Statins 'linked with falls risk' in older patients
By Nigel Praities
Statins decrease muscle strength and increase the risk of falls in older patients, according to new research.
A study published in the international medical journal QJM found an association between statin use and worse muscle function in adults aged between 50 and 79 years for the first time.
GP experts say the research ‘deserves serious attention' and goes against recent calls for GPs not to overlook cardiovascular risk factors in older patients.
The Australian researchers followed nearly 800 patients in the community over 2.6 years and found a 14% increased falls risk in those taking statins.
At follow-up, statin users also had significantly lower mean leg strength and muscle mass than non-users, when adjusted for age and gender.
The authors concluded: ‘Whilst the observed associations are modest, the association between statin use and muscle performance require further examination given the high prevalence of statin use among the older adult population.'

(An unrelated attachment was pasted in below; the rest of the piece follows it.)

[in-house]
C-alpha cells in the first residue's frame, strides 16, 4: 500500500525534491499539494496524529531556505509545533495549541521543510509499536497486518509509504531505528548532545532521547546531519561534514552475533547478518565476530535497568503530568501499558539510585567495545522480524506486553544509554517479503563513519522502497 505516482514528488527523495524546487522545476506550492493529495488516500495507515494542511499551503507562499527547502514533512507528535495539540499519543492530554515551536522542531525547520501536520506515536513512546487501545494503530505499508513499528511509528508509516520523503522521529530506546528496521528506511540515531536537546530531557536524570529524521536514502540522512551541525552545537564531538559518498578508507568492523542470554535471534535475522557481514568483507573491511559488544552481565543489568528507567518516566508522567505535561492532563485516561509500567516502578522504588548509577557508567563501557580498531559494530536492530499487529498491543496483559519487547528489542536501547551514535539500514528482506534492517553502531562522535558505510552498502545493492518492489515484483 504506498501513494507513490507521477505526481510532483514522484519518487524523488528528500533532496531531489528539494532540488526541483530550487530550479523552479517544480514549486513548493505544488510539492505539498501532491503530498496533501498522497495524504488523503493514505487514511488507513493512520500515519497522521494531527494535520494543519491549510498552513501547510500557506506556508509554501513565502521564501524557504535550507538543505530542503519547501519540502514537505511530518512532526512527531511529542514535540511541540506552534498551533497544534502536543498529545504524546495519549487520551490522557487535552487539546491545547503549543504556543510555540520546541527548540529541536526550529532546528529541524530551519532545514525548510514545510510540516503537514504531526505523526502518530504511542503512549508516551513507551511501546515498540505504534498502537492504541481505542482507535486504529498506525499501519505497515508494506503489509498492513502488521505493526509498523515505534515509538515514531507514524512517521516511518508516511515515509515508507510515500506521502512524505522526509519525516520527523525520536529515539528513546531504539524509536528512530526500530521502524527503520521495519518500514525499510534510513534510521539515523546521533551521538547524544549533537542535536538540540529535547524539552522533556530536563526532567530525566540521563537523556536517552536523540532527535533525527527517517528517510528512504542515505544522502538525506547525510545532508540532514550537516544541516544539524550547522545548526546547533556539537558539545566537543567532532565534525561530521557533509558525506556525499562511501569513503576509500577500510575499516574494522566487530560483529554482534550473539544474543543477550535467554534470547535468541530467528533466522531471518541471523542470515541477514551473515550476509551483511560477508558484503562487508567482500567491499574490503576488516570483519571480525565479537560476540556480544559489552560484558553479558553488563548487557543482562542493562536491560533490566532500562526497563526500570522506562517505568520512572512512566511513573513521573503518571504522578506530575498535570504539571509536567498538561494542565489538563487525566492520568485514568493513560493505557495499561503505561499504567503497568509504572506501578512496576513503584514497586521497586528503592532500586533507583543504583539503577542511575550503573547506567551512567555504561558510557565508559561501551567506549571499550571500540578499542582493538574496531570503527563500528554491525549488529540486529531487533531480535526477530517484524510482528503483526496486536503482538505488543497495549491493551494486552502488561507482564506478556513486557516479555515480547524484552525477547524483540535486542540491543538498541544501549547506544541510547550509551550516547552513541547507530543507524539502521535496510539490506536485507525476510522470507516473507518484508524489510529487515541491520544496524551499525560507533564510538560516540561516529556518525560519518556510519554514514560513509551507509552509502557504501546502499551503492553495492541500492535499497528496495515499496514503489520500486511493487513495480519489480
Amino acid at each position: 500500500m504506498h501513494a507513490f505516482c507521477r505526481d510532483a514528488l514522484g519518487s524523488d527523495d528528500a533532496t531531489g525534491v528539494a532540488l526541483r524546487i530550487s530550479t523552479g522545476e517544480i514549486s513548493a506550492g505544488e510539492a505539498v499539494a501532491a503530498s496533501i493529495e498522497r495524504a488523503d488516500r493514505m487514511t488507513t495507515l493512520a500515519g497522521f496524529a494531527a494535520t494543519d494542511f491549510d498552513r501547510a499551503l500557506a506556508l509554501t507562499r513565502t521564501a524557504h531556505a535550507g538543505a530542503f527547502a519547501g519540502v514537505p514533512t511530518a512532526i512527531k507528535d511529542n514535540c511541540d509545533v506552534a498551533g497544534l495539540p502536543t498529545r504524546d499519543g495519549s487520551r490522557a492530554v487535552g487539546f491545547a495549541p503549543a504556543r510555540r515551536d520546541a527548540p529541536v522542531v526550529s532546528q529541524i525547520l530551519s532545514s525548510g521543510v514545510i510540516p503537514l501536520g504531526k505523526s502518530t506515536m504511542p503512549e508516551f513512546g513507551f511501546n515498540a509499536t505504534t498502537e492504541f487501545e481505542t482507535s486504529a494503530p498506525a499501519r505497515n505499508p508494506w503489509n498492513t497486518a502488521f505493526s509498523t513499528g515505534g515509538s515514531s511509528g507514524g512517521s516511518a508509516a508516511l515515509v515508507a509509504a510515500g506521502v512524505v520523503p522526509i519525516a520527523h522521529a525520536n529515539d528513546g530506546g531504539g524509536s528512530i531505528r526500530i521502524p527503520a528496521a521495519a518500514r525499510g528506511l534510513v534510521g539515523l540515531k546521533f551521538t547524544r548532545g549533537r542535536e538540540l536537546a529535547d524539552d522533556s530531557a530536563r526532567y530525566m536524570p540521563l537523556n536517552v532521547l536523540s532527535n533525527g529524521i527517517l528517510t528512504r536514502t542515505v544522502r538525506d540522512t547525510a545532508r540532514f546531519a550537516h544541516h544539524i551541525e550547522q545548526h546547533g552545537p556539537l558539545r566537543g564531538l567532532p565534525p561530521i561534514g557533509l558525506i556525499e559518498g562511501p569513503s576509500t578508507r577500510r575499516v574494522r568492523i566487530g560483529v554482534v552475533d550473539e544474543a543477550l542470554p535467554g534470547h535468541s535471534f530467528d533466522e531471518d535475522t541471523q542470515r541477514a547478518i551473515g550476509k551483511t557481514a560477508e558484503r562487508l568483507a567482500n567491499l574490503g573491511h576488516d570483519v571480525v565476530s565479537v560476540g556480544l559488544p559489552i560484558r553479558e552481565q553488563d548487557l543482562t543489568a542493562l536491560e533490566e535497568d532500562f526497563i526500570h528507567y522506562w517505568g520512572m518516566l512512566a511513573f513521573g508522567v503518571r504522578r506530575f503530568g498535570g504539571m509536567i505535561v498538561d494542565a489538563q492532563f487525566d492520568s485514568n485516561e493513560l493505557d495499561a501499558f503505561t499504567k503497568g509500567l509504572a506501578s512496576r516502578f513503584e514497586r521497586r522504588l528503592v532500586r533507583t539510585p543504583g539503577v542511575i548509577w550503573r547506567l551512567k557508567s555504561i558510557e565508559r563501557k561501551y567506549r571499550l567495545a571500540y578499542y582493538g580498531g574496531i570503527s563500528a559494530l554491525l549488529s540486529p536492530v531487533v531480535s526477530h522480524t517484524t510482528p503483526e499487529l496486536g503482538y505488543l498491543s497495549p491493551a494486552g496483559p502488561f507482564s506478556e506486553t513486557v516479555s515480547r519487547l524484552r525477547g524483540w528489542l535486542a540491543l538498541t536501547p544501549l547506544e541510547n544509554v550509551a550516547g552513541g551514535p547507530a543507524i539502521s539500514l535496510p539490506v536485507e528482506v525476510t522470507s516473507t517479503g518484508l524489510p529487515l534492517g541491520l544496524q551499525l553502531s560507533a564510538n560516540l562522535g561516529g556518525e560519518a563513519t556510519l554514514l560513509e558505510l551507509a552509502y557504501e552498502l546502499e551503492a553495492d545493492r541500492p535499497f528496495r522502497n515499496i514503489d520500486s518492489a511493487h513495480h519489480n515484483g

Dr Terry McCormack, former chairman of the PCCS and a GP in Whitby, Yorkshire, said the paper was interesting, but did not take into account the cardiovascular benefits of statins.
‘I think this paper deserves serious attention and should lead to more studies but I hope it is not used by the Daily Mail just to scare people and stop them taking this very valuable drug,' he said.
Dr George Kassianos, a fellow of the European Society of Cardiology and a GP in Bracknell, Berkshire, said the use of higher doses of statins may be behind the increased risk of muscle problems with statins in older patients.
‘Elderly patients can be more susceptible to muscle pain induced by statins and they tend to be on polypharmacy, therefore there is a greater chance of drug-statin interactions and subsequent muscle pain,' he explained.